The fat-burning modes on cardiovascular machines have created confusion among gym-goers. People tend to exercise in the low-intensity “fat-burning” mode under the impression that they will burn more fat. Although that is partly true, the total amount of calories you burn is more important than which calories are burned. Once you have a basic understanding of how energy is used, you may you see more results from your exercise routine -- and enjoy it too.
Carbohydrates and fats are two of the three types of energy sources, the other being protein. All three sources must be processed and converted into energy before your body can use them. Carbohydrates are converted into energy the quickest, so the human body relies heavily on the easy access of stored carbohydrates as its main energy source. Fat isn’t as quickly available as carbohydrates; it must go through additional processes before being converted into energy. Protein contributes very little energy.
Calories In, Calories Out
It comes down to the calories you eat and the calories you burn. Fat calories are burned during low-intensity, prolonged exercise, but fewer overall calories are burned during this type of exercise. According to fitness expert Jessica Matthews, one hour of low-intensity exercise burns 200 calories, 120 of those from fat. However, exercising at a high intensity for an hour burns 400 calories, and 140 of those are from fat. Not only does this burn more fat calories, it also burns twice the overall calories.
To burn both fat and carbohydrate calories, mix up your workout routine. Vary the speed and incline on the treadmill or elliptical machine. This will prevent a plateau in weight loss and performance by keeping your body from adapting to the same exercise day in and day out. The varying intensity improves the body’s recovery process and keeps it interesting. Change cardiovascular machines. If you normally walk or run on the treadmill, try the rowing machine for a total-body challenge. Implement a circuit program by spending 10 minutes doing a hill-climb on the treadmill, 10 minutes on the stationary bike and 10 on elliptical machine. Rotate to different types of machines each time you visit the gym. Other activities include swimming, hiking or playing tennis. Keep challenging yourself and increasing intensity when your program gets too easy.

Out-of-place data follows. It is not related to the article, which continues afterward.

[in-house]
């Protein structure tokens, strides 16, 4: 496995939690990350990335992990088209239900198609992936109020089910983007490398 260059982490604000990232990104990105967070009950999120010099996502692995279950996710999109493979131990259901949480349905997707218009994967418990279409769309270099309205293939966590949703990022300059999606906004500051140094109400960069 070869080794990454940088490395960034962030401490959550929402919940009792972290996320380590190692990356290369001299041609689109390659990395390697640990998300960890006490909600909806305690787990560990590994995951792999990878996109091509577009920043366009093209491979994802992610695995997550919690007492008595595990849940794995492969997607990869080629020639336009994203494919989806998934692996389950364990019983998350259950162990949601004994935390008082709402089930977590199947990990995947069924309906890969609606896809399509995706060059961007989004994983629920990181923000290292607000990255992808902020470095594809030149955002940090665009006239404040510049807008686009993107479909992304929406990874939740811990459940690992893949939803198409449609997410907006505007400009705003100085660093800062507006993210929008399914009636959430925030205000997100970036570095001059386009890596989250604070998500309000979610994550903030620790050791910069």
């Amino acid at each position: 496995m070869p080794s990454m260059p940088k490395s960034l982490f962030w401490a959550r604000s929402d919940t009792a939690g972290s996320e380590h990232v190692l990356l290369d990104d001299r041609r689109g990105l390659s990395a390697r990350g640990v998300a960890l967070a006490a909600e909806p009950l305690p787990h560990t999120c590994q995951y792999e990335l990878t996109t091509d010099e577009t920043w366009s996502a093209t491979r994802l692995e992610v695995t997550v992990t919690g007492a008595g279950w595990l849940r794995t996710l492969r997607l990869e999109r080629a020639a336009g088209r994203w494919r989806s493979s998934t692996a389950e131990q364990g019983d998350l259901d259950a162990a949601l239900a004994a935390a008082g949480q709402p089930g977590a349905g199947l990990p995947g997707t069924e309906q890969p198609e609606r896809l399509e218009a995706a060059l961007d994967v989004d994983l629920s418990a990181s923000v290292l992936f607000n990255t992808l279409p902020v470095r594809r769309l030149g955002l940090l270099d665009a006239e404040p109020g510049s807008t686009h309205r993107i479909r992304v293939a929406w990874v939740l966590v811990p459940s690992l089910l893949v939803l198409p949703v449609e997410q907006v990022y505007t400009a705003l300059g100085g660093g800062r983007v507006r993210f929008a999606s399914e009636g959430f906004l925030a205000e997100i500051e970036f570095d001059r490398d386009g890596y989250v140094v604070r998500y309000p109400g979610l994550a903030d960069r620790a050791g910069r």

Start a strength training program two to three times per week focusing on the major muscle groups. More muscle mass means more calories burned, even while at rest. Many challenging strength training exercises can be done with body weight alone. Incorporate the help of a nationally certified trainer occasionally for new ideas or routines or attend a strength training class using resistance bands, hand weights or body weight. All of these promote varying levels of intensity for burning fat and carbohydrate calories.
- Physiology of Sport and Exercise: Jack H. Wilmore et al.
- American Council on Exercise: Fat Burning: Fact vs. Fiction
- In the exercise machine image by Albert Lozano-Nieto from Fotolia.com
This article reflects the views of the writer and does not necessarily reflect the views of Jillian Michaels or JillianMichaels.com.